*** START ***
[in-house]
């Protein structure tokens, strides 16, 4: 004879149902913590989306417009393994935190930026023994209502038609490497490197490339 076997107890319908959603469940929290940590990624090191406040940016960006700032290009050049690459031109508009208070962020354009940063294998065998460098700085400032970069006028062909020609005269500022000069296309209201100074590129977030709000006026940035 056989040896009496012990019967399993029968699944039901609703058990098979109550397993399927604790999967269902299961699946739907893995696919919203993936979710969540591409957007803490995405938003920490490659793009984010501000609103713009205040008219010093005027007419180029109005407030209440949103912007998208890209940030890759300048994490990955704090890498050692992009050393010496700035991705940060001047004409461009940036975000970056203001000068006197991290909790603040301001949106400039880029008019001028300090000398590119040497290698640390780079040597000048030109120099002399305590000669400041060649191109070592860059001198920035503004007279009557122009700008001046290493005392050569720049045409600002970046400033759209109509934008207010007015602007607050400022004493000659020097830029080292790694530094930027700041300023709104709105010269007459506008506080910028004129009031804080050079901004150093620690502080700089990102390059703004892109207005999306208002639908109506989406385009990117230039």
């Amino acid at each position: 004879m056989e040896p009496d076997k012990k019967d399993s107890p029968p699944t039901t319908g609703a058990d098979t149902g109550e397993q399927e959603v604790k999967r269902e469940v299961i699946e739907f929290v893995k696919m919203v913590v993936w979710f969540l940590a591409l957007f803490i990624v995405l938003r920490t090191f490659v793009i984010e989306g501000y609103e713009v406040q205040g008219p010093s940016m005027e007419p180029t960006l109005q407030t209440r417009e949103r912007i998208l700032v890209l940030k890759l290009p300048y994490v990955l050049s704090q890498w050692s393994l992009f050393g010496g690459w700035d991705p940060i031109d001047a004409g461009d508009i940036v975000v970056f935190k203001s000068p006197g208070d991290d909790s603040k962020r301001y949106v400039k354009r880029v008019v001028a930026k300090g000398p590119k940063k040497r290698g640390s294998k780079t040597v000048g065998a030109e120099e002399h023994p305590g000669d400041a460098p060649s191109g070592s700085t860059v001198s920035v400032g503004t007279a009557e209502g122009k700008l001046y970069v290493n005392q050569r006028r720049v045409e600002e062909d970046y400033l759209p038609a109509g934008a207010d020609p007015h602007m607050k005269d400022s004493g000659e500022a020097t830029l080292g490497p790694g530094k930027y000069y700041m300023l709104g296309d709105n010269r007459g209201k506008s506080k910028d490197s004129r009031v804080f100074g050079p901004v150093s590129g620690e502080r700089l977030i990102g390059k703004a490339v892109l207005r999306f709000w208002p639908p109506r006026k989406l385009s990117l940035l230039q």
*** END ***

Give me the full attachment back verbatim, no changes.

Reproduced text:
[in-house]
């Protein structure tokens, strides 16, 4: 004879149902913590989306417009393994935190930026023994209502038609490497490197490339 076997107890319908959603469940929290940590990624090191406040940016960006700032290009050049690459031109508009208070962020354009940063294998065998460098700085400032970069006028062909020609005269500022000069296309209201100074590129977030709000006026940035 056989040896009496012990019967399993029968699944039901609703058990098979109550397993399927604790999967269902299961699946739907893995696919919203993936979710969540591409957007803490995405938003920490490659793009984010501000609103713009205040008219010093005027007419180029109005407030209440949103912007998208890209940030890759300048994490990955704090890498050692992009050393010496700035991705940060001047004409461009940036975000970056203001000068006197991290909790603040301001949106400039880029008019001028300090000398590119040497290698640390780079040597000048030109120099002399305590000669400041060649191109070592860059001198920035503004007279009557122009700008001046290493005392050569720049045409600002970046400033759209109509934008207010007015602007607050400022004493000659020097830029080292790694530094930027700041300023709104709105010269007459506008506080910028004129009031804080050079901004150093620690502080700089990102390059703004892109207005999306208002639908109506989406385009990117230039």
């Amino acid at each position: 004879m056989e040896p009496d076997k012990k019967d399993s107890p029968p699944t039901t319908g609703a058990d098979t149902g109550e397993q399927e959603v604790k999967r269902e469940v299961i699946e739907f929290v893995k696919m919203v913590v993936w979710f969540l940590a591409l957007f803490i990624v995405l938003r920490t090191f490659v793009i984010e989306g501000y609103e713009v406040q205040g008219p010093s940016m005027e007419p180029t960006l109005q407030t209440r417009e949103r912007i998208l700032v890209l940030k890759l290009p300048y994490v990955l050049s704090q890498w050692s393994l992009f050393g010496g690459w700035d991705p940060i031109d001047a004409g461009d508009i940036v975000v970056f935190k203001s000068p006197g208070d991290d909790s603040k962020r301001y949106v400039k354009r880029v008019v001028a930026k300090g000398p590119k940063k040497r290698g640390s294998k780079t040597v000048g065998a030109e120099e002399h023994p305590g000669d400041a460098p060649s191109g070592s700085t860059v001198s920035v400032g503004t007279a009557e209502g122009k700008l001046y970069v290493n005392q050569r006028r720049v045409e600002e062909d970046y400033l759209p038609a109509g934008a207010d020609p007015h602007m607050k005269d400022s004493g000659e500022a020097t830029l080292g490497p790694g530094k930027y000069y700041m300023l709104g296309d709105n010269r007459g209201k506008s506080k910028d490197s004129r009031v804080f100074g050079p901004v150093s590129g620690e502080r700089l977030i990102g390059k703004a490339v892109l207005r999306f709000w208002p639908p109506r006026k989406l385009s990117l940035l230039q």